This is one of the commonest ways of measuring velocity. It is used by the mariner with his chronometer, by the automobilist in traversing the "measured mile," and by the train traveller who counts telegraph poles passed in the interval given by the watch in his hand. By it the measured velocity of light is infinity.
W. H. McCrea, Relativity Physics (Methuen, London, and Company, Ltd. 1935), p. 8.
In Einstein's original presentation he declared the value "c" for the velocity of light to be "firmly established by experiment." This was not a legitimate citation, for he was discussing the one-way transmission of signals, while the only existing experimental values were those from out-and-back measurement.
P. Drude, Lehrbuch der Optik (Hirzel, Leipzig, 1900) p. 426.
J. Larmor, "Aether and Matter," (Cambridge University Press, 1900) p. 178.
Larmor uses the term "velocity" in exactly the sense adhered to in the present paper.
If we transform our origin of coordinates to the light transmitting medium instead of the refracting material we get the relation [equation] This formula is commonly credited to the Special Theory of Relativity. That the considerably earlier formula of Larmor (17), derived from analysis of the effect of moving charges on the velocity of electromagnetic waves through the surrounding ether, is identical in content, appears to have been generally overlooked.
The frequent assertion that "the Michelson-Morley experiment abolished the ether" is a piece of faulty logic. When Maxwell predicted a positive result from the experiment he did so on the basis of two assumptions; the first, that the light waves were transmitted through a medium, the second, which was not realized until pointed out by Fitzgerald, that the measuring instruments would not be affected by motion. The nul result of the experiment proved some assumption made in predicting a positive result to be wrong. The experimental demonstration of the variation of measuring instruments with motion, in exactly the way to produce a nul result, shows that it was the second assumption alone that was wrong; leaving the evidence for a transmitting medium, as derived from aberrational and rotational phenomena, as strong, if not stronger, than ever.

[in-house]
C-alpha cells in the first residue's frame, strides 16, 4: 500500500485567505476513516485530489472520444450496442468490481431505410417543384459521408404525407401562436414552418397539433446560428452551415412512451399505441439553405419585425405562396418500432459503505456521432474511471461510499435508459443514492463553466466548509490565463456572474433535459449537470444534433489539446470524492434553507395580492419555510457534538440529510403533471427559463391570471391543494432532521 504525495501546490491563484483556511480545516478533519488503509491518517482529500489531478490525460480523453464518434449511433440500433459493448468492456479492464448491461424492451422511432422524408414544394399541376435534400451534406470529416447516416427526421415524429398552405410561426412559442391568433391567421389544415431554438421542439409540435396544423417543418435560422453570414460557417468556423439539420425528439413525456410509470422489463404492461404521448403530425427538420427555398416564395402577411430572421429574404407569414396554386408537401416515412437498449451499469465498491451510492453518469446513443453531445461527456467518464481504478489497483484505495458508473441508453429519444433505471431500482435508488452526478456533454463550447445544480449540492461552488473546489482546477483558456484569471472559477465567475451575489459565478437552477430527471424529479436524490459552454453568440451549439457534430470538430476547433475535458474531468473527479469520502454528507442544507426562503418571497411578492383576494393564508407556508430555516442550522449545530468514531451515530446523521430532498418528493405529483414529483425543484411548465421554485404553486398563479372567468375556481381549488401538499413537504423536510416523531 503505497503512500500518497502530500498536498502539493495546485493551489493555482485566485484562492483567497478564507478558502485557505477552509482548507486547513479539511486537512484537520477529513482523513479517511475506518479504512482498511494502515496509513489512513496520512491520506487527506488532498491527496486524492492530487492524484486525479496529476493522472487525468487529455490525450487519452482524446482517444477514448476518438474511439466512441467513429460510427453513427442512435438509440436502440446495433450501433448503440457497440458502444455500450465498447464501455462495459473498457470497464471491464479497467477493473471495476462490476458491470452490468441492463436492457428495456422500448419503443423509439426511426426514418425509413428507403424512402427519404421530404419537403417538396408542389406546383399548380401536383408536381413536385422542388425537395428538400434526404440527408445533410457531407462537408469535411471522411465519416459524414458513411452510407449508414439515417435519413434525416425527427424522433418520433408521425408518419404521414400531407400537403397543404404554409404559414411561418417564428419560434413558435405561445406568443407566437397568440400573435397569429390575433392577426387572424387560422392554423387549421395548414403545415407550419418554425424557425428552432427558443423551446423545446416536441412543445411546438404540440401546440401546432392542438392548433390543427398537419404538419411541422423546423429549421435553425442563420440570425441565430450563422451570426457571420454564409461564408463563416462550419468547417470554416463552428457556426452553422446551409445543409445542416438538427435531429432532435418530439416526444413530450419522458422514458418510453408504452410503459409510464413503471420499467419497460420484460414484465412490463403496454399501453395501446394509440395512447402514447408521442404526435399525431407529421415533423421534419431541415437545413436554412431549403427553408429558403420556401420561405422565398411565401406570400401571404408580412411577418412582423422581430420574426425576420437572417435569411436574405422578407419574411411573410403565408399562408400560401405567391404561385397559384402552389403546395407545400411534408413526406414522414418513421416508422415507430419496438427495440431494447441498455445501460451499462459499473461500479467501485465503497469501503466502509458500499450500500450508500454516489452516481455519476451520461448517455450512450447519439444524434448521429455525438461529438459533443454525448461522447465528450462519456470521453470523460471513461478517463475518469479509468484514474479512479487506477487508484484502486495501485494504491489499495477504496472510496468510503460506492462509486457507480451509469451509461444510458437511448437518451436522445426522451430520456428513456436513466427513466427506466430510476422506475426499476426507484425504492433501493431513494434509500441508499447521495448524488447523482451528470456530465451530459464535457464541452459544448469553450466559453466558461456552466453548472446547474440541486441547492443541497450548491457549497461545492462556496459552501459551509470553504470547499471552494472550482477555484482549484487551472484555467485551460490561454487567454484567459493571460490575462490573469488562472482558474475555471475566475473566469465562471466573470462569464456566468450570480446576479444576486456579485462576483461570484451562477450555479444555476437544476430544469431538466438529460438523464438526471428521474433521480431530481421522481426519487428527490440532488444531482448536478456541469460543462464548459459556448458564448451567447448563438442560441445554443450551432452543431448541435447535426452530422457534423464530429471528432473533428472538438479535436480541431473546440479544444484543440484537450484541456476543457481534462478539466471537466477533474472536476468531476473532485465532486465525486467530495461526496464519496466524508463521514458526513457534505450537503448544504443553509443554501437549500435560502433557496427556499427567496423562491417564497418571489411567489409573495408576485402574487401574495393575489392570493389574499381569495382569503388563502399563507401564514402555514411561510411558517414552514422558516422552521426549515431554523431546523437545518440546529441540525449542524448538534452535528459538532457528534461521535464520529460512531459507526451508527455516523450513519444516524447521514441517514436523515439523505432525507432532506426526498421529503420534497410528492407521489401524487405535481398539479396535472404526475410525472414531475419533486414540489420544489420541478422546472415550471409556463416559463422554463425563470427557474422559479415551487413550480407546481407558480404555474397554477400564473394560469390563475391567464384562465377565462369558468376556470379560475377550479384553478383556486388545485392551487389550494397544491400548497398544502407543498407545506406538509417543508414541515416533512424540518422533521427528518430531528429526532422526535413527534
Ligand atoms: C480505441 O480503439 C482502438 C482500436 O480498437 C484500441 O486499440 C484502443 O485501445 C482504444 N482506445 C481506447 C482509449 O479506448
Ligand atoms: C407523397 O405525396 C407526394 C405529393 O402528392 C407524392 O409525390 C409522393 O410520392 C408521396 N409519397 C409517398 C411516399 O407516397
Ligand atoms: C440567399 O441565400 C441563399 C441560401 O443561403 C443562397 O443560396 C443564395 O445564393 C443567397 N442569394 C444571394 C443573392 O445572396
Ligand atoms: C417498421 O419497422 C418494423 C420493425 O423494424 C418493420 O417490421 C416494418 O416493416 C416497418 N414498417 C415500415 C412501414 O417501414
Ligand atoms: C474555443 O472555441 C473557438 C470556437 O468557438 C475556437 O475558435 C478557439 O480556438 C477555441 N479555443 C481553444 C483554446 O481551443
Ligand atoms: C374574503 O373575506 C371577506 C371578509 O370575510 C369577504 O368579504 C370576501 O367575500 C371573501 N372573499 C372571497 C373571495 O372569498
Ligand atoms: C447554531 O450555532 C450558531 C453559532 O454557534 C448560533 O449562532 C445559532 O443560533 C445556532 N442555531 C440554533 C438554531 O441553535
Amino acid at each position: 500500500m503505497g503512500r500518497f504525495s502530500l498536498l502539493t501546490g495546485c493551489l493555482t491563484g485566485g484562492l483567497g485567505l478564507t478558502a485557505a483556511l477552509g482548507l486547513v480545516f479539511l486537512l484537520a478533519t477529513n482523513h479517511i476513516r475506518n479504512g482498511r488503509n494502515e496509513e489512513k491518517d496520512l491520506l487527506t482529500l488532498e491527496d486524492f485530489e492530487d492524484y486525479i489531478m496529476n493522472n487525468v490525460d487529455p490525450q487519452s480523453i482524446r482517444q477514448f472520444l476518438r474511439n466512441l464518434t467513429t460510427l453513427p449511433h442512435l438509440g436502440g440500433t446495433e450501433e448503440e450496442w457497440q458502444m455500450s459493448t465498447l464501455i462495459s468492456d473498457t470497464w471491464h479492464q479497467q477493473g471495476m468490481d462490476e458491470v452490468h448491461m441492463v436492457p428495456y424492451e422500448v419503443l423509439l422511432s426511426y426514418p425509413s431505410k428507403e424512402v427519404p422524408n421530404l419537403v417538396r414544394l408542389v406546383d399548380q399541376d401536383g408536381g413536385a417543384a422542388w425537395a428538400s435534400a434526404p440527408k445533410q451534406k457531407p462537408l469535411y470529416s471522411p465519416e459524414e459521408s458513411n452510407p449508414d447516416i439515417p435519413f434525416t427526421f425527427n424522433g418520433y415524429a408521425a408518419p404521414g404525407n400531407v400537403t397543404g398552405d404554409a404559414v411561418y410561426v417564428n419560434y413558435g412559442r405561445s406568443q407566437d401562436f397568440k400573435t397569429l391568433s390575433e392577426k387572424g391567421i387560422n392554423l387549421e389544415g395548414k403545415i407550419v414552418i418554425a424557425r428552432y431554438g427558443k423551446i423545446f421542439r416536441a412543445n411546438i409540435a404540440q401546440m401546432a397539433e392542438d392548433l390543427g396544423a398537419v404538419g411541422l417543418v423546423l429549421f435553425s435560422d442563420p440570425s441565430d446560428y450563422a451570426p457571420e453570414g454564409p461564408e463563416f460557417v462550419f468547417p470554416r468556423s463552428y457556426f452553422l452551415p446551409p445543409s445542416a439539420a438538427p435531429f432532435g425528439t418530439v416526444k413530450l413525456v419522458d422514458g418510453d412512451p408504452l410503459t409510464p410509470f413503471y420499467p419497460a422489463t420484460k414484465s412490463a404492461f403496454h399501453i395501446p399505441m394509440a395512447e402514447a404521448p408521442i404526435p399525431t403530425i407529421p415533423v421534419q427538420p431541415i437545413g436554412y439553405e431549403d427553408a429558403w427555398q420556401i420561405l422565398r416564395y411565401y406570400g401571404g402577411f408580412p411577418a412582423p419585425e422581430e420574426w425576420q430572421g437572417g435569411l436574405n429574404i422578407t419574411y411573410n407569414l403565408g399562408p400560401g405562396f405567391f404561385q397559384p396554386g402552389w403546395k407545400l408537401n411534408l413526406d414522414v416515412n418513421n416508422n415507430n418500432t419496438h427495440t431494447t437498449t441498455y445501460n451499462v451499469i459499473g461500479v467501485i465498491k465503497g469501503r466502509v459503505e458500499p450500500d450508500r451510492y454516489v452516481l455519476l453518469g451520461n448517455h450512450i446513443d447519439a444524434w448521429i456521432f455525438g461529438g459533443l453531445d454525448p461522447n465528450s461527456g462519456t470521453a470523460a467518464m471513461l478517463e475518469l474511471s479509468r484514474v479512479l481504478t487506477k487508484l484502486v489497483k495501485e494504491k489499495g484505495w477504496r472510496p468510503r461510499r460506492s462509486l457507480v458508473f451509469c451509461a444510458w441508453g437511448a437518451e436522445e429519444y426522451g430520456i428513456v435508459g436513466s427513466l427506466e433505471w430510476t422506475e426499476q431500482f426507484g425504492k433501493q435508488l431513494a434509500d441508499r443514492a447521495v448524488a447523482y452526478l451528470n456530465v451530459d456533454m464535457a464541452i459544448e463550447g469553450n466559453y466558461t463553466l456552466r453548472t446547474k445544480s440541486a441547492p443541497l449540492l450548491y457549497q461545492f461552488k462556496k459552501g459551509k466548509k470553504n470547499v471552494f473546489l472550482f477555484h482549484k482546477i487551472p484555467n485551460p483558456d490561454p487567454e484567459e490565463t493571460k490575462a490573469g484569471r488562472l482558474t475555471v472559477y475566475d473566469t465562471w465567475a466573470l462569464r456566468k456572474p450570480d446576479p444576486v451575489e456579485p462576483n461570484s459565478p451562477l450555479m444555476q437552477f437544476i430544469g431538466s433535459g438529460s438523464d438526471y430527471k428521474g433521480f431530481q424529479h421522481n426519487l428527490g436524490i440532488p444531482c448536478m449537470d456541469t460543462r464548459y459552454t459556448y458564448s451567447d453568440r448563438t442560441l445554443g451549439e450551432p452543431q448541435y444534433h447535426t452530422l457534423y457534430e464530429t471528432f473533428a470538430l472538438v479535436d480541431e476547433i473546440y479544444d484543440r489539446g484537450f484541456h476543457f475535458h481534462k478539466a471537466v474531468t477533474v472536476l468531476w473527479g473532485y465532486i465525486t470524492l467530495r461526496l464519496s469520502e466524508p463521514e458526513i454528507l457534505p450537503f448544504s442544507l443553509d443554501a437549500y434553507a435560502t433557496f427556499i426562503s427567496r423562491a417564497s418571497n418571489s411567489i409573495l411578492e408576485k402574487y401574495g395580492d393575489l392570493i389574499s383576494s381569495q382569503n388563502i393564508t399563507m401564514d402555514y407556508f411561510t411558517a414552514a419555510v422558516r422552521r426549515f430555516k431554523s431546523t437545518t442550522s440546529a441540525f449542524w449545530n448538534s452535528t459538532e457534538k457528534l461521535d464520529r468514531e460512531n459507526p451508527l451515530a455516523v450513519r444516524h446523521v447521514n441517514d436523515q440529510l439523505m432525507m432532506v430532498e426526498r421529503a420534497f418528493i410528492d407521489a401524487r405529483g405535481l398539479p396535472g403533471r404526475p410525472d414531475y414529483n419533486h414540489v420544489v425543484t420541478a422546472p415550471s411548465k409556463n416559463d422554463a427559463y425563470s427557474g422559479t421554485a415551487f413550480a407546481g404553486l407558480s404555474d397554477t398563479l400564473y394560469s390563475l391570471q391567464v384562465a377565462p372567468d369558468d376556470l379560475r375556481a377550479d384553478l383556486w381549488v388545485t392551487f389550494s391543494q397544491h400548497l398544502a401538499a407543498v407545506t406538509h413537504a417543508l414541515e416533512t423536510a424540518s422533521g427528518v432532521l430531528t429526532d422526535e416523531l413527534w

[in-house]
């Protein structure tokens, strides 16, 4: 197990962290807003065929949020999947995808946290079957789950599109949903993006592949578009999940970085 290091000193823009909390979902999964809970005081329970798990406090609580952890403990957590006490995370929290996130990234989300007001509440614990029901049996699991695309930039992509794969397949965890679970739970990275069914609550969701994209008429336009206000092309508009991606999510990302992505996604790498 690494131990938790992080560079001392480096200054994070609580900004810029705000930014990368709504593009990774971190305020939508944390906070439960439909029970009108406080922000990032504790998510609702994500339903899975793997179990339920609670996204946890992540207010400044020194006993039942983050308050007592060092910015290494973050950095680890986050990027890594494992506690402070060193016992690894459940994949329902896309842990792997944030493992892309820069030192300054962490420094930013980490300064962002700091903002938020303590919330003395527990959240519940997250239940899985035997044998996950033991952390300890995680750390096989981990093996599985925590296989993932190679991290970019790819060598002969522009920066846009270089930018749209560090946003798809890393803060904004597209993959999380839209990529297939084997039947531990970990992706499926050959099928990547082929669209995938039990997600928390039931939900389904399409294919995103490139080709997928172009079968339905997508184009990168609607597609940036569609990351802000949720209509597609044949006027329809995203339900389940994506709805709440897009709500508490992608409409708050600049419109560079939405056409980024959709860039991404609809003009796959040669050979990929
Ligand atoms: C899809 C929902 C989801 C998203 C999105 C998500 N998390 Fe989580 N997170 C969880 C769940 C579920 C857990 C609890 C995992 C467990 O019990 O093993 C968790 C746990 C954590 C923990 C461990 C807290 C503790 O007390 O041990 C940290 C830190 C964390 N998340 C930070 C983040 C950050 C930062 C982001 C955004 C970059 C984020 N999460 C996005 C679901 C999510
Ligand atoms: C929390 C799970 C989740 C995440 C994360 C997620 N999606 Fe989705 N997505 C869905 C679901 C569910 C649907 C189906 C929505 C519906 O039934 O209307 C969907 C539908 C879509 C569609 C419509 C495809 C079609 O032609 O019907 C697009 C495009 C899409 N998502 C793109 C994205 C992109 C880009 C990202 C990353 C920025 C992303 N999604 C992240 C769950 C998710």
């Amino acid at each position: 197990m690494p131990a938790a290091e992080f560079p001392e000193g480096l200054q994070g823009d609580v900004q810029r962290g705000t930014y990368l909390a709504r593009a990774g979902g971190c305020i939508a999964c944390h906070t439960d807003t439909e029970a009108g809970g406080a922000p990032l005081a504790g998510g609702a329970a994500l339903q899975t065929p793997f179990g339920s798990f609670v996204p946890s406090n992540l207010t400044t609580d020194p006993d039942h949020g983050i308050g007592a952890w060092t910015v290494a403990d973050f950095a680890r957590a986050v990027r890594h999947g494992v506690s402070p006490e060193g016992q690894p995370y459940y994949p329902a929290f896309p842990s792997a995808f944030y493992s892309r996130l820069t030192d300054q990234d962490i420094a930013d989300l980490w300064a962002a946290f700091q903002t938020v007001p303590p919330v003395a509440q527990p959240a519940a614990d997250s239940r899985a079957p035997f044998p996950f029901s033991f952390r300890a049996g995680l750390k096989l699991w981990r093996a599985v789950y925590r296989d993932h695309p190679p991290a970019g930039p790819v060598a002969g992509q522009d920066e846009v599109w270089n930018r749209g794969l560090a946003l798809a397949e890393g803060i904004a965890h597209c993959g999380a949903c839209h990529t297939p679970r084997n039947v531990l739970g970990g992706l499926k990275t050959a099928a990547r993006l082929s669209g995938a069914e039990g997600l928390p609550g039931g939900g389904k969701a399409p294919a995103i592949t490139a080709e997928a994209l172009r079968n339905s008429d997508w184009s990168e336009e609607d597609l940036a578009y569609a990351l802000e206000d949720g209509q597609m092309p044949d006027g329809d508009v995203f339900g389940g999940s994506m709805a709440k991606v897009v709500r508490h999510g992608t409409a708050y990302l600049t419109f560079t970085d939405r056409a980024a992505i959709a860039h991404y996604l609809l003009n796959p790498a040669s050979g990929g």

While more than one clock may be involved in a measurement, all clocks in a stationary medium can be given the same rate and setting by light signals, using for setting one-half the transit time out and back. Hence all clocks, being identical in indication, may be included under the above "a" clock. The question whether it is practically possible to determine that a clock or rod is stationary in the medium is no bar to using such rods and clocks in developing a theoretical argument.
The demonstration of the contraction of clock rates is described in "An Experimental study of the rate of a moving atomic clock," H. E. Ives and G. H. Stilwell, J. Opt. Soc. Am. 28, 215 (1938), and 31, 369 (1941). For the proof of the contraction of lengths the Kennedy-Thorndyke experiment (Phys. Rev. 42, 400 (1932)) serves. This assumed the contractions of length and showed that the nul result of the experiment demanded that clock rates should vary: With the just quoted positive establishment of the clock rate variation, the Kennedy-Thorndyke experiment proves the assumed length contraction.